And in turn it has also been the principal depot for the supply of household furniture, farming machinery, wearing apparel, groceries and other commodities of foreign production or manufacture. The principal business of the place is now chiefly transacted by the following establishments: six dry goods, three drug, three hardware, three stove and tinware, four book and stationery, six clothing, three furniture, one crockery and glassware, fifteen grocery, two jewelry, four boot and shoe, and five general stores. There are over twenty establishments for the purchase and shipment of grain, produce, game and etc. There are three lumber yards, one planing mill, sash, door and blind factory, one gun shop, one marble shop, two bakeries, two fruit stores, five milliners and dealers in millinery goods, three real estate chine shops, five wagon shops, and three photograph galleries. There is also one grain elevator, one brewery and two flouring mills in the vicinity. There are six hotels, one National Bank, and two weekly newspapers, North Iowa Times, edited and published by Messrs. Andrick and Richardson, and the McGregor News, published by the News Company, both ably conducted, and well merit the liberal patronage bestowed upon them.

The line of the McGregor Western Railway extends westward from this place through the counties of Clayton, Winneshiek, Howard and Mitchell, to the State Line, there connecting with the Minnesota Central Railroad, which is being constructed to St. Paul. This road is already completed to Decorah, a distance of sixty miles, and at an early date the westward line will be completed to the rich coal regions of the Des Moines Valley. In addition to the railway and river facilities, McGregor is connected with all points, not on the river or railroad, by a line of daily stages, giving prompt transportation to both passengers, freight and the mail.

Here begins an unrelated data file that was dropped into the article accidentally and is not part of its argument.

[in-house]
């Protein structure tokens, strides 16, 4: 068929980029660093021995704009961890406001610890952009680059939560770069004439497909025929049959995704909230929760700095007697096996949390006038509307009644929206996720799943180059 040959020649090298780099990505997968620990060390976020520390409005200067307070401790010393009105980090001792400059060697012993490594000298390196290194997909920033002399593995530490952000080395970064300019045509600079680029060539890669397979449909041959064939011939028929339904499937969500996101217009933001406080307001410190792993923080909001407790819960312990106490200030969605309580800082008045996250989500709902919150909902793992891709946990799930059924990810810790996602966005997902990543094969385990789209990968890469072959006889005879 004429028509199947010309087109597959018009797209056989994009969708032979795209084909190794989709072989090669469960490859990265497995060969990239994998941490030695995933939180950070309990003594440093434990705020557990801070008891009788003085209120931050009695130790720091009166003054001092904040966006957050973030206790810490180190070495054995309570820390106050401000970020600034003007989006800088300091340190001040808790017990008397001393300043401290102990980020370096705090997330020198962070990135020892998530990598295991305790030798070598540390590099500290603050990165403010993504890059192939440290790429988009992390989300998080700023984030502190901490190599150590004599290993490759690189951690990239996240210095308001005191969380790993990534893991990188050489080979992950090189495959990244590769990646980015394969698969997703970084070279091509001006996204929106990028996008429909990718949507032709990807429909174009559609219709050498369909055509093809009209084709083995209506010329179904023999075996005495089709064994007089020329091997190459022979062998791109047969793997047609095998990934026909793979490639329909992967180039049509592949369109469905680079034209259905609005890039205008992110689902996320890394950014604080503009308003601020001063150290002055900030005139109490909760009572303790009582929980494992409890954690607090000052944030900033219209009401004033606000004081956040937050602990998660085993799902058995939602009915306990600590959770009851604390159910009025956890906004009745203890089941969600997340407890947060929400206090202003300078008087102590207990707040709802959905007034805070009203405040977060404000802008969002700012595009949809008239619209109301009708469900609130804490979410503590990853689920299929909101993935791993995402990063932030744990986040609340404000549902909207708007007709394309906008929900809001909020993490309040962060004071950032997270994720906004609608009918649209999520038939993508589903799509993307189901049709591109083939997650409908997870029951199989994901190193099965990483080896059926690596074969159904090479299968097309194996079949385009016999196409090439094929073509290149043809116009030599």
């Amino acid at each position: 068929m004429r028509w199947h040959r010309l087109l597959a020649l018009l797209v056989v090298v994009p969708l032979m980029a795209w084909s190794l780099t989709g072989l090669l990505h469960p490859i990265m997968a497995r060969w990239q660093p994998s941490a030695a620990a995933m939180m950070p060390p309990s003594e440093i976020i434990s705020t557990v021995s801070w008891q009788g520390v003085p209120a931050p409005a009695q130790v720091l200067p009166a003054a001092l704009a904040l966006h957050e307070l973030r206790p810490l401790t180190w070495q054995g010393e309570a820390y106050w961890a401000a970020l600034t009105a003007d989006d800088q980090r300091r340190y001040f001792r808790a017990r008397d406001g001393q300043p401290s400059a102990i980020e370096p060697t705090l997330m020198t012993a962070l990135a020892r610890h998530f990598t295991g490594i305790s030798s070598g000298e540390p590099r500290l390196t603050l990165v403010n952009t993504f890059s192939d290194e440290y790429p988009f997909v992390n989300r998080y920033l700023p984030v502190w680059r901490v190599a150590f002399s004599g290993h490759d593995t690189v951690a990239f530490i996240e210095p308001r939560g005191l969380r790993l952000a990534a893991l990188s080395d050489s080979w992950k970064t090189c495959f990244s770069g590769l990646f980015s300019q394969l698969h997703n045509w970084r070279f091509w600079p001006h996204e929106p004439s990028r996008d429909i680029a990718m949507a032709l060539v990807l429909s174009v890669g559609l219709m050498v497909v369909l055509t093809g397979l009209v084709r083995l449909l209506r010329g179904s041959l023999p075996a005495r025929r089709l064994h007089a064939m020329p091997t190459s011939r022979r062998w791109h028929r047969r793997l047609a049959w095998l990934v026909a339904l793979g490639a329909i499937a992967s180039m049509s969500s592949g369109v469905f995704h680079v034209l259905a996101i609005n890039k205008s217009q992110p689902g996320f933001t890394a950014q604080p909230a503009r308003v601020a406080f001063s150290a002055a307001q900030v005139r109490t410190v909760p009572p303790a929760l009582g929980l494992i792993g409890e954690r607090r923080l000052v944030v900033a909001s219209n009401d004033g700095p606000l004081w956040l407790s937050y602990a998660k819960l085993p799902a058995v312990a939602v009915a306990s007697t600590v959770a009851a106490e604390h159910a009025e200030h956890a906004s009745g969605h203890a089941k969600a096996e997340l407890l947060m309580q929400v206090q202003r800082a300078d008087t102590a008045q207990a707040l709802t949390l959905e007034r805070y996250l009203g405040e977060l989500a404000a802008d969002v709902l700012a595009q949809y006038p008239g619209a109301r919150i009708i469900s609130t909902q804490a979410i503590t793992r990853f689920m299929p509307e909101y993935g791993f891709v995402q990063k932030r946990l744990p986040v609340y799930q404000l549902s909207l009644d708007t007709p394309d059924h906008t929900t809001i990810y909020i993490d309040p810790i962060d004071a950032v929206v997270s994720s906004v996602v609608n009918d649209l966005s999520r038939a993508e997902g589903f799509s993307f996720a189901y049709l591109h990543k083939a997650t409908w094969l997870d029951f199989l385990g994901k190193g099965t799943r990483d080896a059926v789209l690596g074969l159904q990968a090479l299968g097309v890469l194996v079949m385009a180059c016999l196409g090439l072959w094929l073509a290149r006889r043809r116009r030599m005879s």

The Baptist, Catholic, Congregational, Lutheran, Methodist, and Presbyterian churches have organizations here.

There are also societies of Masons, and Odd Fellows in a flourishing condition.

Mississippi River Packet Boat


pg. 139

ELKADER, the seat of justice, is a flourishing town of about 700 inhabitants, situated on both banks of the Turley River, and near the geographical centre of the county.

The scenery of its location is possessed of much natural beauty. The table land on which the business portion of the town is built, rises gradually for some distance, when it breaks into a steep declivity on the right bank of the river, while on the east the bank rises more rapidly and higher before the table land is reached, which undulates upward to a summit of considerable height. Upon these undulations, many beautiful residences stand, surrounded with grounds tastefully arranged and adorned with shrubbery and trees, many of which are of native growth.

The river, flowing with a rapid current, affords a good and reliable water-power, which is to some extent improved, a dam being constructed across the stream at this point. There is one large flouring mill built of rock, taken from the neighboring quarries.